RR: Well, that was actually an accident because my boobs just really kept falling out of my outfit. For real. I kept that in the movie because that’s what would keep happening. I’d look down and be like “oh no” but I didn’t have any other shots to use. So, um, yeah… I had to leave it in.
GS: The other question was: who is weirder, Tim Burton or David Lynch?
RR: Oh, hmmm. Weird in what sense? You mean in their creativity or their personality?
GS: Probably their personalities.
RR: Oh, let’s see. Well, I wouldn’t say that they’re weird. They were just very creative. I got to know David Lynch more than Tim Burton. You mean on the Batman movie? [“Batman Returns”]
RR: I didn’t get to know him very well. I would imagine that Tim Burton would probably be weirder even though I don’t know him. I just think he would be more out there. I think David Lynch is just more introverted and dreamy and creative. I imagine Tim Burton would be more wild and crazy… in a good way.
GS: Moving on to current projects. “Dark Reel” — I loved it.
RR: Oh, good!
GS: I really, really loved it. Your part was rather small, which I found disappointing, because you did a great job.
RR: Thank you. Yeah, I think it’s rather too small, I agree.
GS: So, my question is… do you think they should really make “Gnome Killer”?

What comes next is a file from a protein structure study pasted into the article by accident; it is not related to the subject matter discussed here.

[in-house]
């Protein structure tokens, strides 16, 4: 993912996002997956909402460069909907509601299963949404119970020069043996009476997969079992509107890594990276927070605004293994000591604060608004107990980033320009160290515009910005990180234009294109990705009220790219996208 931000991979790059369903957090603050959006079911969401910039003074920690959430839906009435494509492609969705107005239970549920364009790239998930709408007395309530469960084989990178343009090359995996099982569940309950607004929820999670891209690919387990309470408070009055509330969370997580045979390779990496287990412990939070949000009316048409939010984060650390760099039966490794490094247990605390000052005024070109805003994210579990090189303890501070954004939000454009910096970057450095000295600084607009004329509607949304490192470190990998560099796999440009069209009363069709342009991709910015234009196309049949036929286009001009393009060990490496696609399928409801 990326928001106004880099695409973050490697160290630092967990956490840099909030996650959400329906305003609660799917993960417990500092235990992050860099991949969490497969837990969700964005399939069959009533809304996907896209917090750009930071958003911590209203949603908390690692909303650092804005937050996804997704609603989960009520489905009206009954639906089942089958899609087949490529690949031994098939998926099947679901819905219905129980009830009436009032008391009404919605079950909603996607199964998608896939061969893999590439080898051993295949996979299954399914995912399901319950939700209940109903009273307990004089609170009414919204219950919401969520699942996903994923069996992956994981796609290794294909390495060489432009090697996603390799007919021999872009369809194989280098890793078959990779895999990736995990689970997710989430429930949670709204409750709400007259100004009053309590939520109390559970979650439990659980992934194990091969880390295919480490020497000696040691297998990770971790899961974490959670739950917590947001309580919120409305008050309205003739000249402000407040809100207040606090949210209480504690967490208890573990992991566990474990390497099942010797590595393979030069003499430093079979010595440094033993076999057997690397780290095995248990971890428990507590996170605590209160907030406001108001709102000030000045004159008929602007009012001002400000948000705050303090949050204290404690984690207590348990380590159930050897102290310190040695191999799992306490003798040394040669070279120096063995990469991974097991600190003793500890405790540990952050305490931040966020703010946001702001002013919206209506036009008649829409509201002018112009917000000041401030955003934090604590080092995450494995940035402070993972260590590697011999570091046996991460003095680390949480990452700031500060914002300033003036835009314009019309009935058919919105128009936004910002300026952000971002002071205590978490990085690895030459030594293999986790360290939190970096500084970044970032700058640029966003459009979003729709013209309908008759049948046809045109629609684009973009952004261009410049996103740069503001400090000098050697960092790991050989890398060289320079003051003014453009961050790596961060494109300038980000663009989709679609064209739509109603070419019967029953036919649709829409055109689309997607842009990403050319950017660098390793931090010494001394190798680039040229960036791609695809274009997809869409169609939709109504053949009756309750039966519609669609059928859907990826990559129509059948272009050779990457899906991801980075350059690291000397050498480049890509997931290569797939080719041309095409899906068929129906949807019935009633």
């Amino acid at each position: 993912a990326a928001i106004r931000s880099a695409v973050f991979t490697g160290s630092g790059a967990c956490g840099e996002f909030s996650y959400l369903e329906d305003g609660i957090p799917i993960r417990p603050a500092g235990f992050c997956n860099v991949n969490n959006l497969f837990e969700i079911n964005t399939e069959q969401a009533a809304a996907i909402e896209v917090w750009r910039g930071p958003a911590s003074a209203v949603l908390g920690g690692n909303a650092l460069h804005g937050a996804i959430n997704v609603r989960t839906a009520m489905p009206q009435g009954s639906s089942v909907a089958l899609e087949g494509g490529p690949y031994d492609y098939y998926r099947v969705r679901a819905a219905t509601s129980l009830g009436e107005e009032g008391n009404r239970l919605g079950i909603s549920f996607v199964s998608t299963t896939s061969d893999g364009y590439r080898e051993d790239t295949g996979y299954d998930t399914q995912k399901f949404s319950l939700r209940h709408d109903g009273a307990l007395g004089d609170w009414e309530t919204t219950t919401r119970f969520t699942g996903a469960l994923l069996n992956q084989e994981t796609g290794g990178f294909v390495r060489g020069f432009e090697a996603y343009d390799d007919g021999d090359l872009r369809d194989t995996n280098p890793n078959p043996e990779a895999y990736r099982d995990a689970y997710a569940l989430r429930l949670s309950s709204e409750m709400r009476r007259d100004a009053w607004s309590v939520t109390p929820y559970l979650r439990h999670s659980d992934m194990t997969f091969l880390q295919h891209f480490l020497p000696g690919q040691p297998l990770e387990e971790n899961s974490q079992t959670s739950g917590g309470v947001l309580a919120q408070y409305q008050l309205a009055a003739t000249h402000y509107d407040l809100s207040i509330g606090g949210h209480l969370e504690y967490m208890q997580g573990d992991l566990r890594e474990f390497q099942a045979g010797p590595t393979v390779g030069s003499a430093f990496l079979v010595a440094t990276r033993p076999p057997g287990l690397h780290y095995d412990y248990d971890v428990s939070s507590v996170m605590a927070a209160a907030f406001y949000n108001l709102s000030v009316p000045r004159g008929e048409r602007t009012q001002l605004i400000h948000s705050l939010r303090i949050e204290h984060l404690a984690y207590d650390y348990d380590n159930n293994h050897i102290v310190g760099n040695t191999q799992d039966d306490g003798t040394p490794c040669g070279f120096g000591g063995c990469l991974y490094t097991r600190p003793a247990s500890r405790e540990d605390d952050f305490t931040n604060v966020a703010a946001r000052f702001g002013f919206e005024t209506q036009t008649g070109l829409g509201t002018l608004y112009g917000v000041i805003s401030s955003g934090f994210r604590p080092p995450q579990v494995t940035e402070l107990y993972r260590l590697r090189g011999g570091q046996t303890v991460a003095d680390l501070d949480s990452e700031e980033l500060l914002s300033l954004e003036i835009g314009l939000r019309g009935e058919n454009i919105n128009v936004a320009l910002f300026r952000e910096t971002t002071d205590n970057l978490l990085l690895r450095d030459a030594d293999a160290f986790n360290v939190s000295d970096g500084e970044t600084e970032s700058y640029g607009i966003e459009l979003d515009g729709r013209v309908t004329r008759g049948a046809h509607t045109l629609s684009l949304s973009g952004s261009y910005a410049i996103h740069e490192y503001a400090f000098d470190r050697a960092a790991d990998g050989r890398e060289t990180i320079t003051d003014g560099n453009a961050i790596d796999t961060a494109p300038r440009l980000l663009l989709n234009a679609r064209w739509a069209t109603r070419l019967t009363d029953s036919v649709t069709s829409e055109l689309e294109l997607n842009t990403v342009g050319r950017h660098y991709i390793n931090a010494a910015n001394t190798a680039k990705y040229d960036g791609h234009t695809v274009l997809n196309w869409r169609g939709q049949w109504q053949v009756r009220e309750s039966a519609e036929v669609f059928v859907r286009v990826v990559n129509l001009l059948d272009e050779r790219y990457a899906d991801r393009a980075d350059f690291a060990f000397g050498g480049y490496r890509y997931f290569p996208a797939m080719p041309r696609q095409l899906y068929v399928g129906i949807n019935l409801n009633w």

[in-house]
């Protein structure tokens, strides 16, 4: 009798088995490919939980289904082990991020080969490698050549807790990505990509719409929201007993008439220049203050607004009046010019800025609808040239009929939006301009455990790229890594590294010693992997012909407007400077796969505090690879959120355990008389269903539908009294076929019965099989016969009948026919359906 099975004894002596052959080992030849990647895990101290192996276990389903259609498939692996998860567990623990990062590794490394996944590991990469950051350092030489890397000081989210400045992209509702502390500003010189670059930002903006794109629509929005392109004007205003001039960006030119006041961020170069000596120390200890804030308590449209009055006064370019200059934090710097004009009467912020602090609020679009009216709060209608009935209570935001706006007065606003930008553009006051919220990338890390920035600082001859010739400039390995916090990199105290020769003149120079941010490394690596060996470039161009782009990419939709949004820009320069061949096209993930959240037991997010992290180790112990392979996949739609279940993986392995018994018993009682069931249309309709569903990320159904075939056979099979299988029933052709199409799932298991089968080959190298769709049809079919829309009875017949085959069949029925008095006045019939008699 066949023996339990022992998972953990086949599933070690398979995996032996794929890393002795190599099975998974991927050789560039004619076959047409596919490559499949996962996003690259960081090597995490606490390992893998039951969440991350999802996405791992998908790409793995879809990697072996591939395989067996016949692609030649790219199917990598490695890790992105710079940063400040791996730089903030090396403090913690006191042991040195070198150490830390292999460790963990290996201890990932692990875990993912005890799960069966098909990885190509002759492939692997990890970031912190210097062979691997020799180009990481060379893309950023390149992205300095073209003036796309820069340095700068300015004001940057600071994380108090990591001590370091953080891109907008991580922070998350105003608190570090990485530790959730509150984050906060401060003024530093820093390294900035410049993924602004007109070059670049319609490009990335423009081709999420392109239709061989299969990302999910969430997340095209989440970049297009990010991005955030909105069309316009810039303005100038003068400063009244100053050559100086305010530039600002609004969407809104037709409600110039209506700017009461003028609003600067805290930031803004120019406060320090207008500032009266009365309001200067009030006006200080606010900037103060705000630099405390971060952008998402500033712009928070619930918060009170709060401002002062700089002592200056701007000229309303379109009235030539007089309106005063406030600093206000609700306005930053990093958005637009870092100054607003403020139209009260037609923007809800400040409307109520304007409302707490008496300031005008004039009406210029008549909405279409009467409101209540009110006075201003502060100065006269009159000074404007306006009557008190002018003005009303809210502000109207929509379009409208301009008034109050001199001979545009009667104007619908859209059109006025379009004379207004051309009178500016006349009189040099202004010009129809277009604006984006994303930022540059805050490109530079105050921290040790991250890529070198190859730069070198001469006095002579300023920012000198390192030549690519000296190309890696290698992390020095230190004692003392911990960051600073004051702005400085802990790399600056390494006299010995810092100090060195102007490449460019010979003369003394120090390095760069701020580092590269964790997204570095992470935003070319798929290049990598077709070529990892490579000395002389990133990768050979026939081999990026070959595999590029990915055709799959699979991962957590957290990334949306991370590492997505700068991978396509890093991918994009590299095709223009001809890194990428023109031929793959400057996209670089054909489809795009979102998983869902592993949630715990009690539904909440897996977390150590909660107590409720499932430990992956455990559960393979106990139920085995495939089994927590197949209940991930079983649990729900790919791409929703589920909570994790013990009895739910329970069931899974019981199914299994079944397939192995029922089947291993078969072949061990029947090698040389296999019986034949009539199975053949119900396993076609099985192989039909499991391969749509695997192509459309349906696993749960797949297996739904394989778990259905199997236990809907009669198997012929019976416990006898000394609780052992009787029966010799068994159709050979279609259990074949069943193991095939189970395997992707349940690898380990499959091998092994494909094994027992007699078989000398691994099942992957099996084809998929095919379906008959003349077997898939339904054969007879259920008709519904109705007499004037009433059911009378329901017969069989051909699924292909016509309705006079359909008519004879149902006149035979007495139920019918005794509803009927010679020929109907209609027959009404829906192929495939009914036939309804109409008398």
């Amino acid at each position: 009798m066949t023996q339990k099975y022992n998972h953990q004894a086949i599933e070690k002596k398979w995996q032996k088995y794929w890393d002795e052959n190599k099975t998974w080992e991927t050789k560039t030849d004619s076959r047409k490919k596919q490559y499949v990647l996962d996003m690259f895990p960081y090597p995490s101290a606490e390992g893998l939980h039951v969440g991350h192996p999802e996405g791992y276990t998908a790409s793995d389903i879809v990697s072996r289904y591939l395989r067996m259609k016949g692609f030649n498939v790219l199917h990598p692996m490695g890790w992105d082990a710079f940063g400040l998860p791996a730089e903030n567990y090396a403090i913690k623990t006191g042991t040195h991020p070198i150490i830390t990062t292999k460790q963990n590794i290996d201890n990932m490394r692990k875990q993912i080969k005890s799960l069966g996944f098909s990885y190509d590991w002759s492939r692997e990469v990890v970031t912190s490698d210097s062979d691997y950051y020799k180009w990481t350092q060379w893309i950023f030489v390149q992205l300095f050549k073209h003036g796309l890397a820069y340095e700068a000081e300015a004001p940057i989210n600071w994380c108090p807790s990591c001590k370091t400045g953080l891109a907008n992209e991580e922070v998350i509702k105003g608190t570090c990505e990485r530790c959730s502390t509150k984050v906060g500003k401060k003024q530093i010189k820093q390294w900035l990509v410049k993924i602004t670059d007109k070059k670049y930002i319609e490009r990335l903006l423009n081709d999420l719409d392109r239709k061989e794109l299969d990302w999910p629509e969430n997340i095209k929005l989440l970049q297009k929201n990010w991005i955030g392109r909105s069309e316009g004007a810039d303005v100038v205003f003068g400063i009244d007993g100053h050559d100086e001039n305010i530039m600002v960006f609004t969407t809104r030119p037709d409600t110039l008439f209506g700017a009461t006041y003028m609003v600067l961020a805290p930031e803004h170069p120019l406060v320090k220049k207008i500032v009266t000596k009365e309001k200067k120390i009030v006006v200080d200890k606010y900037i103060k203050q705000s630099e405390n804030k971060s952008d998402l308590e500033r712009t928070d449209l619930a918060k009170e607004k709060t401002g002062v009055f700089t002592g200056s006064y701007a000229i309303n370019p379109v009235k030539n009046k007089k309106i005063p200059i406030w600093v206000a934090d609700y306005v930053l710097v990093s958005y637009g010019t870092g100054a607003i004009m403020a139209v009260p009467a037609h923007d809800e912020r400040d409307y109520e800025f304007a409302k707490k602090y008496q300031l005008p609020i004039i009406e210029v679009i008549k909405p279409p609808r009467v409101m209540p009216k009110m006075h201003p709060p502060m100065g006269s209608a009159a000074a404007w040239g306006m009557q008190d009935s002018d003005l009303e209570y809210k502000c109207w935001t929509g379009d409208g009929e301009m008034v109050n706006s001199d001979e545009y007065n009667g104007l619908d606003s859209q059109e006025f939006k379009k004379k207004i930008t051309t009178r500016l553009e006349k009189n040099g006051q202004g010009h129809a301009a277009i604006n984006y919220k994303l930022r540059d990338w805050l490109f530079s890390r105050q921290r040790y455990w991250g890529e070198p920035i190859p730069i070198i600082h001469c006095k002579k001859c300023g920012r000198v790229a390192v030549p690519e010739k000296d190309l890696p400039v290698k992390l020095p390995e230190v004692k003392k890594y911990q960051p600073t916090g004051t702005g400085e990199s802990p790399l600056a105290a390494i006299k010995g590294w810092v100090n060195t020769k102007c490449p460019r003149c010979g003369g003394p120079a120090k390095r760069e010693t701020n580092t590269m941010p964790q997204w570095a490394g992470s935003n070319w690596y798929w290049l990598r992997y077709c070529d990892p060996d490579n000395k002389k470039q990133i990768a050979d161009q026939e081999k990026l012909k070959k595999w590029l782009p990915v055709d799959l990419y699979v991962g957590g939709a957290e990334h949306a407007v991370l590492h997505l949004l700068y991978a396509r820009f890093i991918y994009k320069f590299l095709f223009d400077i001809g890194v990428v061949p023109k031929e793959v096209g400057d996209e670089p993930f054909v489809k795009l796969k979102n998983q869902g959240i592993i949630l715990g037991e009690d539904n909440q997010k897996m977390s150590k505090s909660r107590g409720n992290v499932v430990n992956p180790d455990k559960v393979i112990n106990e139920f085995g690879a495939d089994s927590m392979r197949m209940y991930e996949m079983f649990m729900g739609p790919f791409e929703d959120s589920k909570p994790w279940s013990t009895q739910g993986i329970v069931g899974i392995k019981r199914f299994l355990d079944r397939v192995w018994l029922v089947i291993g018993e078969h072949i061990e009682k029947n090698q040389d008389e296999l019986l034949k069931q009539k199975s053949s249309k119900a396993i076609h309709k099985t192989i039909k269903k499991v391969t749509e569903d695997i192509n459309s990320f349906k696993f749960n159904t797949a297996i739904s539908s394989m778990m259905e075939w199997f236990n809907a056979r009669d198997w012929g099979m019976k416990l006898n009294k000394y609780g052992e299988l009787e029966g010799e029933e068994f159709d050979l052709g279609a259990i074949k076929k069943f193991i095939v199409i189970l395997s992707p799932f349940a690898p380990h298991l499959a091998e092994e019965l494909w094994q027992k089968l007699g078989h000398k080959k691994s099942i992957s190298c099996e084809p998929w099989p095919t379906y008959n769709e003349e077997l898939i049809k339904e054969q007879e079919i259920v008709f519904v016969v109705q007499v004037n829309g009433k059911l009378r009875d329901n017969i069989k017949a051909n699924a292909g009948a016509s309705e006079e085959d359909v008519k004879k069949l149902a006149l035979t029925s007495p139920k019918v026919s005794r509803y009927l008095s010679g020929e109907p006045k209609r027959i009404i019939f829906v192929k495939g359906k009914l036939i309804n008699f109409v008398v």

RR: We actually did.
GS: I know there’s a making-of featurette on the DVD, but it’s only maybe ten minutes long. I’d love to see a full movie.
RR: Yes, I agree. I’d love to see “Gnome Killer”. That was my favorite movie within the movie. I was loving that.
GS: I needed more.
RR: Yeah. That’s awesome! Yeah, I think that we should definitely make “Gnome Killer”.
GS: I enjoyed “Dark Reel”, but I almost enjoyed the “Gnome Killer” scenes better.
RR: Me, too! That’s so cool. Actually, I was loving “Gnome Killer” so much that I almost take credit for telling Josh, the director Josh Eisenstadt, I was urging him to make “Gnome Killer”. I said the same thing to him that you just said to me. Because it’s so fun, and I love the theme song. Don’t you love the theme song?
RR: (singing) Gnome killer! So I told him that, and we ended up doing it as a DVD extra. Yeah, I think we gotta make “Gnome Killer”. I’m going to tell him you said that.
GS: Let’s talk about “Trasharella”, your big new project. It took me about ten or fifteen minutes to really get into it because I wasn’t even sure what was going on. It’s a very strange film.
RR: It’s more like the arthouse thing, more cult and with a weird vibe, you know? I was influenced by Ed Wood, “Plan 9 From Outer Space”, and the Andy Warhol movies from The Factory. Just really rough like that. So, yeah, it’s different. It’s definitely left of center.
GS: You’re got Count Smokula in it, Mary Carey, kind of some cult figures. For those of us who don’t really know, who is Count Smokula?
RR: He comes from the whole Troma world and he’s a vaudevillian, burlesque comic. He’s a real vampire, he’s like 500 years old and he really is Count Smokula most of the time. Whenever I see him, he’s Count Smokula. He plays the accordion, he has a ventriloquisrt named Grandpa. I think it really is his grandpa. He performs all over LA at burlesque shows and he’s always entertaining and he tells jokes and he’s from Smokesylvania. And, (laughs) and it was amazing that he was in “Trasharella” and he’s really funny.
GS: I loved him in it.
RR: Thank you, I’m sure he’ll be happy to hear that.
GS: I thought he was strange, but I think that was the point.